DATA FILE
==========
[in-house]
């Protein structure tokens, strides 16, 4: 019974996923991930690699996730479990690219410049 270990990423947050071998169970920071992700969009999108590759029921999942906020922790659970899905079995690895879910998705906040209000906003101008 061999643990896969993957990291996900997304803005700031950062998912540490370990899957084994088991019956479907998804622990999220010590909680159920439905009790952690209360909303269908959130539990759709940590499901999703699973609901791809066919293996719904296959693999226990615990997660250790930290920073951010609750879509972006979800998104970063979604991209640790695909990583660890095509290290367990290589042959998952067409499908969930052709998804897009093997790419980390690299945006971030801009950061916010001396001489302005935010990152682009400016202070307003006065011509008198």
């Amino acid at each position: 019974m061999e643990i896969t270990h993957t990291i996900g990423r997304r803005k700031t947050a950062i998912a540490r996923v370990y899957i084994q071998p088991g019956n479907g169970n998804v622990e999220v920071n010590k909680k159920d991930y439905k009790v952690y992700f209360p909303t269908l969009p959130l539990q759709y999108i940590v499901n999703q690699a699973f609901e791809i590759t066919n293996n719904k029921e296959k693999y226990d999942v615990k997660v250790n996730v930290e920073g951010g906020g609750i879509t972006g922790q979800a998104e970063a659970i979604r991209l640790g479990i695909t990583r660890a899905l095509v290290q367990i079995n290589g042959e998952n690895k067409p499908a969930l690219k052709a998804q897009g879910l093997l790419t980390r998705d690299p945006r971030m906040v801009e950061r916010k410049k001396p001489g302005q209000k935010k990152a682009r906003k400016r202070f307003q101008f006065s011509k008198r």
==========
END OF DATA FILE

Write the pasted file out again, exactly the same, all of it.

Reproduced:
[in-house]
């Protein structure tokens, strides 16, 4: 019974996923991930690699996730479990690219410049 270990990423947050071998169970920071992700969009999108590759029921999942906020922790659970899905079995690895879910998705906040209000906003101008 061999643990896969993957990291996900997304803005700031950062998912540490370990899957084994088991019956479907998804622990999220010590909680159920439905009790952690209360909303269908959130539990759709940590499901999703699973609901791809066919293996719904296959693999226990615990997660250790930290920073951010609750879509972006979800998104970063979604991209640790695909990583660890095509290290367990290589042959998952067409499908969930052709998804897009093997790419980390690299945006971030801009950061916010001396001489302005935010990152682009400016202070307003006065011509008198």
């Amino acid at each position: 019974m061999e643990i896969t270990h993957t990291i996900g990423r997304r803005k700031t947050a950062i998912a540490r996923v370990y899957i084994q071998p088991g019956n479907g169970n998804v622990e999220v920071n010590k909680k159920d991930y439905k009790v952690y992700f209360p909303t269908l969009p959130l539990q759709y999108i940590v499901n999703q690699a699973f609901e791809i590759t066919n293996n719904k029921e296959k693999y226990d999942v615990k997660v250790n996730v930290e920073g951010g906020g609750i879509t972006g922790q979800a998104e970063a659970i979604r991209l640790g479990i695909t990583r660890a899905l095509v290290q367990i079995n290589g042959e998952n690895k067409p499908a969930l690219k052709a998804q897009g879910l093997l790419t980390r998705d690299p945006r971030m906040v801009e950061r916010k410049k001396p001489g302005q209000k935010k990152a682009r906003k400016r202070f307003q101008f006065s011509k008198r």